I love that Light. I rejoice in it. I am trying to listen to it, to be faithful to it, and perhaps to grow into it.
Is that Christian?
Truth to tell, I don't want it to be. Christians have so much to apologize for. Hey, Pagans have more than our share of embarrassing nitwits, to be sure--but none of them are running for president. None of them are close to the kind of political power it takes to mess things up on a national or even global scale. Which is kind of a relief. Honestly, I don't know how you Christians who own that name can stand the humiliation of what is done by so many who share that label. And I'm not saying that as a put-down. Rather, when I think of those who are honestly trying to live up to the messages of peace and love I hear in my Friends' meeting (if not in my Bible, when I pick it up and read it) I'm a bit awed that you're willing to accept the name. Simply calling yourself a Christian, in a world where that word has become so useful to the self-righteous and the hateful, takes a lot of integrity--it is a small way of taking up the cross, I guess, for a Peggy Senger Parsons, or a Marshall Massey, to refuse to concede the name to folks who use it to champion bigotry and hate.
All the same, I don't want to take that name for my own. Yeah, I do think that you can be both Pagan and Christian--from a polytheistic Pagan perspective, there's no difficulty at all in adding one more to the pantheon. I know plenty of Christians disagree with that, but, well... not a Christian, so, see, not really a worry on this end.
But a lot of Pagans disagree, too. Even my Quaker Paganism is "welding a little too close to the gas tank", as my friend Gwyneth once said of something a little too explosive to deliberately embrace. And part of my love of Paganism is its rootedness--the bonds of community. Oh, my friends would still love me, and I'd still be tied to the communities of love and trust we've created together--just as we embrace the atheist or non-Pagan parents, children, and spouses we've accumulated over the decades. But it would feel very sad--a co-optation, for me to step out of our Sacred Circle. So for that reason alone, I would wish never to be called to do so.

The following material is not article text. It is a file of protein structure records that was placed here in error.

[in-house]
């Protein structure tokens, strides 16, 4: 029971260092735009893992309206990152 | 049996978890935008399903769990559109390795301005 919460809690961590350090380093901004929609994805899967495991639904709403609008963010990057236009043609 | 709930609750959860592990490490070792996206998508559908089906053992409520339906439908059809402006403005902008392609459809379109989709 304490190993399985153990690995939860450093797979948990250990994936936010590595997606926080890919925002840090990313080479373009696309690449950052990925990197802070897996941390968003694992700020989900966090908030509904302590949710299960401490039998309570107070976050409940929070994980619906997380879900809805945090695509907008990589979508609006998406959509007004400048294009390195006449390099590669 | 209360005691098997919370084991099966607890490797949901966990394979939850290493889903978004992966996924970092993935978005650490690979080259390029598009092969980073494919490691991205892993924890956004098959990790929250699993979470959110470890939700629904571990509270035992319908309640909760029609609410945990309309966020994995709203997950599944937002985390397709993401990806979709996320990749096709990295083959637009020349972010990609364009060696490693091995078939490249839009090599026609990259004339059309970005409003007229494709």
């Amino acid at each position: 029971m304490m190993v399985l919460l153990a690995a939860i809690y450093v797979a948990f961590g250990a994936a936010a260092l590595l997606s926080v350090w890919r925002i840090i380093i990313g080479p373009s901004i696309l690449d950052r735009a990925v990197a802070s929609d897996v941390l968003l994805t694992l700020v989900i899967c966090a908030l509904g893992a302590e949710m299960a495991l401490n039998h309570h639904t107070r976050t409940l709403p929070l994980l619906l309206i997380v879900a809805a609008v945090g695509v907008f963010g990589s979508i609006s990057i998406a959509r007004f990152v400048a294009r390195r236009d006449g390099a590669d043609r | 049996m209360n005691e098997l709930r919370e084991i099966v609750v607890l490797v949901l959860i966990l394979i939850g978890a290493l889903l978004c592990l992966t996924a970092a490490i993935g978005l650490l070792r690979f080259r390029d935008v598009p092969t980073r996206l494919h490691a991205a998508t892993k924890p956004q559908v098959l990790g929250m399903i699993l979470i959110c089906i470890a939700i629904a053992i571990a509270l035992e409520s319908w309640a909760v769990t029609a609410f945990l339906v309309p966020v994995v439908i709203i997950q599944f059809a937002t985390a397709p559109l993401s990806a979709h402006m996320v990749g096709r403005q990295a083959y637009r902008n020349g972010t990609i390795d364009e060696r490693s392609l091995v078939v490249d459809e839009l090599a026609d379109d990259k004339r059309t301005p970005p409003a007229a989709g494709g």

I have a Quaker friend who believes that Friends need to begin to incorporate elements of Paganism into our practice--because mere "stewardship" is not immediate enough or strong enough to express the passionate love for the planet he believes we must have, if we are to avoid our own extinction, among other evils. Well. He'd say it better--it's his ministry, not mine. But there is something in the Pagan message that, at least for some of us, is as needful as the scriptural messages more traditional Friends embrace.
That's not really what drives me to write these words, today, though. No--I think it's because, unlike most Americans, whether Quaker or Pagan, I have never been Christian. What that means, I think those who have been lifelong Jews or atheists could explain: I have never been what my culture deems "acceptable" spiritually. My culture has been at war with my deepest spiritual yearnings for my entire life. And the tension is terrible--and not voluntary. I never chose to be non-Christian. And, though I have chosen to follow my Pagan leadings, the leadings always came first. It would have been an act of violence for me to disregard them.
Among Friends--among liberal Friends--I have the first faint glimmerings of what it might be like not to be living in a state of spiritual siege. What it might be like to be fine, part of not only a community, but my culture, without severing myself from half of who I am. And it grieves me when I hear, as I do, of Quakers in liberal meetings who are afraid to voice their Christianity, for fear of the same kind of cultural rejection I know so well.
I would have us all speak the words the Light gives us, and, as in the Woolman story, "listen where the words come from"; I would have us set aside what we cannot yet hear, but to do so gently and tenderly, knowing that we are none of us ready to hear all the truth at once... but as we live up to the Light we are shown, more will be given us.
I would have the war be over. I would take your hand, friend, whether you are Quaker or Pagan or something else entirely, and sit with you in the Light, and listen lovingly to you and with you.
I would have peace.